Press clip:

The following article has been converted to HTML format.

VOL 1 NUMBER 10 24 J U LY 1995



A fair hearing for Sweden’s GP&C?

by Anne Paylor

Lufthansa is planning within the next six month to develop an ATM demonstrator which will be based largely on the Swedish-developed Global Positioning and Communications (GP&C) system, with the aim of inaugurating airborne trials soon after.

The Lufthansa effort is part of a growing lobby among elements of the airline community to ensure that the Swedish system - the heart of which is a complex and sophisticated global navigation satellite system (GNSS) transponder - is fully evaluated in the intricate process towards CNS/ATM system identification and not overlooked in the rush to find alternative solutions.

Ludwig Kilchert, Lufthansa's Senior Project Manager, Aircraft Evaluation and Concepts, went so far as to say: 'CNS/ATM will not work without it.'

However, he acknowledged that there would be 'heavy resistance to the system concept because it is very economical" and would inevitably make a large hole in the existing manufacturing base.

Sweden has recently submitted to the International Civil Aviation Organisation (ICAO) draft standards and recommended practices (SARPS) for the self-organising time division multiple access (STDMA) VHF Data Link (VDL) element of its system. But the system as a whole incorporates a full range of CNS/ATM functions which could eventually replace virtually all land-based navigation aids using a single 'box' in the flight deck instead of the multiple box applications which are currently a feature of CNS/ATM implementation.

Cost Savings

The Swedish Civil Aviation Administration claims that it has the potential to replace radar, VOR, DME, ADF, NDB, TCAS, MLS, ILS, ground movement radar, and Mode-S. It also provides a high capacity data link, air-to-air communications, ADS, a differential GNSS facility, and a number of other functions.

Kilchert said he could reel off a list of safety and efficiency improvements that GP&C offers, but perhaps most importantly for the airlines would be its considerable cost savings.

"My dream is system which combines the best elements of the Swedish system with the best elements of the VDR (voice digital radio) currently under development in the US. Then we would have a single system which could replace two thirds of the equipment we currently carry in the flight deck," he said.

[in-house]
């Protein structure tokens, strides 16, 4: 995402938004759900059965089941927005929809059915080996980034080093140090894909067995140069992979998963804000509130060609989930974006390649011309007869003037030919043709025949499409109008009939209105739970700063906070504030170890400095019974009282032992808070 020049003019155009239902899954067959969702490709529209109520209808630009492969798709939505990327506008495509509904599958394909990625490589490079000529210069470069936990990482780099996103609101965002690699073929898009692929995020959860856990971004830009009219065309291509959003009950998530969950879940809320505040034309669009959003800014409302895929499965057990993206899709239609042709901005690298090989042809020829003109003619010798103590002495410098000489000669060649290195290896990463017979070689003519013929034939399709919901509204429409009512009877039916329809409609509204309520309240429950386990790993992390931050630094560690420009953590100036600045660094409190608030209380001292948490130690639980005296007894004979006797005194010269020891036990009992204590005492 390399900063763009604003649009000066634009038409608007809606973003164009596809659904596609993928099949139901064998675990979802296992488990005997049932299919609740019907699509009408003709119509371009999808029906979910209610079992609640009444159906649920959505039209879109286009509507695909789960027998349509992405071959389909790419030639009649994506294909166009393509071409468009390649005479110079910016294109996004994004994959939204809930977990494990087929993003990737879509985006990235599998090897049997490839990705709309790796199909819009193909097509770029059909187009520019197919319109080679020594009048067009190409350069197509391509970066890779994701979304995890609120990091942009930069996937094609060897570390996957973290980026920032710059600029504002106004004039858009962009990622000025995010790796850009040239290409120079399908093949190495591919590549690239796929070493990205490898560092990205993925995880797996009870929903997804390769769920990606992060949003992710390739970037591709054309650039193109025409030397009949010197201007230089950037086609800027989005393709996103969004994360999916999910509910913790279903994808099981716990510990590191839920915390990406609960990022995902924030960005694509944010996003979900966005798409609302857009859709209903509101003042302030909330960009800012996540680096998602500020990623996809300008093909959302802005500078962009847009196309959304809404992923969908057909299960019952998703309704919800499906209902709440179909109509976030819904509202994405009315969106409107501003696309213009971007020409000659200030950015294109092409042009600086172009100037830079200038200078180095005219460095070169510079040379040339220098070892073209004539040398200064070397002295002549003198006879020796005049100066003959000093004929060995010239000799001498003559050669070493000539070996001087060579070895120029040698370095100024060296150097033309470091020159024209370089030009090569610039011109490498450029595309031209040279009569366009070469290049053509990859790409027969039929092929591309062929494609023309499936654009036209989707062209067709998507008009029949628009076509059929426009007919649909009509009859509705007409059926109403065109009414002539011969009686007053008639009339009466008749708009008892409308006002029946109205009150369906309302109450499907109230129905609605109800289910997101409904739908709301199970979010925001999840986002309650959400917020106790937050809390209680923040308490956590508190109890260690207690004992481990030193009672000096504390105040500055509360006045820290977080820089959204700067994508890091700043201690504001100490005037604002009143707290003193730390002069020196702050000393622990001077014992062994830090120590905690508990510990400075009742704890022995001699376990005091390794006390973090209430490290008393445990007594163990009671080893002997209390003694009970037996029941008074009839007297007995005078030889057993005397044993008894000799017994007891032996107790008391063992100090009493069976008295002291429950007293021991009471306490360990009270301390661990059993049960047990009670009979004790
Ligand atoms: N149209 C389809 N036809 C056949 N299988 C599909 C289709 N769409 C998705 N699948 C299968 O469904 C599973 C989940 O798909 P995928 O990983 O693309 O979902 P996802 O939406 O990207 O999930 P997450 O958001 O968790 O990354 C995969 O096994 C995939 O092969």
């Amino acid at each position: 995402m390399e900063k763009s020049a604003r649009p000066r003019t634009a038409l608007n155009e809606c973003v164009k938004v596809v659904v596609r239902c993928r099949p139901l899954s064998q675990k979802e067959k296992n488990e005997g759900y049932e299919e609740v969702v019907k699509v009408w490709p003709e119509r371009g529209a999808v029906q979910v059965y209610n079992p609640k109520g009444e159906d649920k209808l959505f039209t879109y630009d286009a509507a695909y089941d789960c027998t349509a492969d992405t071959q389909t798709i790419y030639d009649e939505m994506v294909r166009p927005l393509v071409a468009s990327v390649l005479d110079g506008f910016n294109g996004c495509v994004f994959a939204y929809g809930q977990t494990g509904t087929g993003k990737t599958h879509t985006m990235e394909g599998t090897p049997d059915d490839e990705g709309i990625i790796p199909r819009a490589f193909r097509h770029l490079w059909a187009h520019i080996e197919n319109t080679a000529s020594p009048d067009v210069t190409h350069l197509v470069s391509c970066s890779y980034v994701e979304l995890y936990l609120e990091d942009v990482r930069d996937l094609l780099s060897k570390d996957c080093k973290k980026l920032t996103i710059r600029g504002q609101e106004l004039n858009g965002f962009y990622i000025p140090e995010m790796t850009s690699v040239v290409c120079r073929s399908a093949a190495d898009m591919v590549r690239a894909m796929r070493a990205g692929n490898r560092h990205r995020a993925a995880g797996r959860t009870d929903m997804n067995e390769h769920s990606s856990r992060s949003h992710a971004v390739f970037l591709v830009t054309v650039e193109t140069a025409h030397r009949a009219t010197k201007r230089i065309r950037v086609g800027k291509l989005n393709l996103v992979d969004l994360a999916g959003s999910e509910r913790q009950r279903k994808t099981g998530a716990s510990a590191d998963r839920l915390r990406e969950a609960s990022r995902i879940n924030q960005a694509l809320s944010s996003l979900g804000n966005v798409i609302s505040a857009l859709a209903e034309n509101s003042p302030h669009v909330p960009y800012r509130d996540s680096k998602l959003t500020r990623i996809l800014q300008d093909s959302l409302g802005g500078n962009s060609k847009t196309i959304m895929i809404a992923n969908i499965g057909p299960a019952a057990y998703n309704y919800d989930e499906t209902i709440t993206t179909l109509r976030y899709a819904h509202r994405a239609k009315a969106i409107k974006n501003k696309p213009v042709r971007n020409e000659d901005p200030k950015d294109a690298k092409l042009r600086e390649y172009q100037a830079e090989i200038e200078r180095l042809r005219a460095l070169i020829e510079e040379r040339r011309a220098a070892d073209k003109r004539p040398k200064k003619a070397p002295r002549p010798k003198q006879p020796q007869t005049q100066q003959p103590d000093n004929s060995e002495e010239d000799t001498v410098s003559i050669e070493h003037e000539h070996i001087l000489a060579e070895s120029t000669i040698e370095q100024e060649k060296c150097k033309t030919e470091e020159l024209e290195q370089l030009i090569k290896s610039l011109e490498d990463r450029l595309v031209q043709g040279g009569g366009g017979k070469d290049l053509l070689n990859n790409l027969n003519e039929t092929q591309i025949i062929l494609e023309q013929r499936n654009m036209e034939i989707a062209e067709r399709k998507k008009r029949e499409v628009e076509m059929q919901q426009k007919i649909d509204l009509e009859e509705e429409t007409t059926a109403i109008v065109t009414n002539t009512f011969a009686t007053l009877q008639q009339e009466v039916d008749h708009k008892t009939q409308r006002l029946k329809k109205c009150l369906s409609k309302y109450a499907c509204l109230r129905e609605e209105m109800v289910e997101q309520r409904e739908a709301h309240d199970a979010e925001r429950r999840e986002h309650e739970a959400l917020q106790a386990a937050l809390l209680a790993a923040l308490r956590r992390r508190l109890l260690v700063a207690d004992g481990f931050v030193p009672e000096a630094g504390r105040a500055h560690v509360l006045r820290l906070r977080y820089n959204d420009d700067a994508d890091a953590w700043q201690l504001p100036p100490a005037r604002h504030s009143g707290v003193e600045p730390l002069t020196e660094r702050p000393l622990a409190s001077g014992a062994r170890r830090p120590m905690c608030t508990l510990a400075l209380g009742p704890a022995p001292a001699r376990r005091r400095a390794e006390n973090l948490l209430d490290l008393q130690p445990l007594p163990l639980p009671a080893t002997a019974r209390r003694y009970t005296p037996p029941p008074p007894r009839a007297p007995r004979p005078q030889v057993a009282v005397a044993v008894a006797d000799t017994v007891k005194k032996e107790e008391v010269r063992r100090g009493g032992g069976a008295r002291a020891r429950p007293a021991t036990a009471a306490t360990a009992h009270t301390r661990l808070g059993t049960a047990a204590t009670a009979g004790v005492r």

The International Air Transport Association (IATA), too, is concerned that GP&C is not getting a fair hearing at ICAO.

"Airlines are facing heavy investment in airborne equipment: we must avoid unnecessary expense and chose wisely," said Ken Somerset, IATA's Regional Technical Representative - Europe. 'When proposals like GP&C are tabled, offering - it appears - significant potential to reduce cost and improve safety and efficiency, we believe there is a duty on all involved in the planning, management, and operation of air transport to give such proposals proper consideration.' IATA wanted, he said, to see it given the urgent consideration it deserved.

Back-up role

Somerset is afraid GP&C may have missed the boat, with systems such as Mode-S, TCAS, etc. already having been specified for the future architecture. He is concerned that having been "once again set aside for future consideration' by ICAO's Aeronautical Mobile Communications Panel (ACMP), only the STDMA element may be able to play a supplemental - but in itself very useful - backup role to the systems now being defined.

The ACMP will not be proposing the draft SARPS in their original form at the next Air Navigation Commission meeting because it feels "the comprehensive presentation of the system to the meeting showed that there were technical or operational areas involved," each of which would need to be considered by a range of specialist panels and committees.

Kilchert, however, believes it is not too late for the Swedish system. 'Mode-S and TCAS in its present form will not survive. There are some people who would say that if the standardisation bodies do not have the flexibility to react to the demands of their customers, they will be ignored. If the airlines want it to happen, they can make it happen," he said.

Although European plans to mandate ACAS by the turn of the century are based on current TCAS 11 specifications, planners have not ruled out the possibility that superior systems may emerge and qualify for application within the future European Air Traffic Management System (EATMS). Somerset says GP&C "provides the pilot with a 'situation awareness' in the cockpit far beyond the capability of systems such as TCAS, "and Kilchert claims that it is "far superior to TCAS.'

The Swedish STDMA is also, according to Somerset, listed as one of the potential data link candidates in the Eurocontrol Plan for future data link requirements in the ECAC region.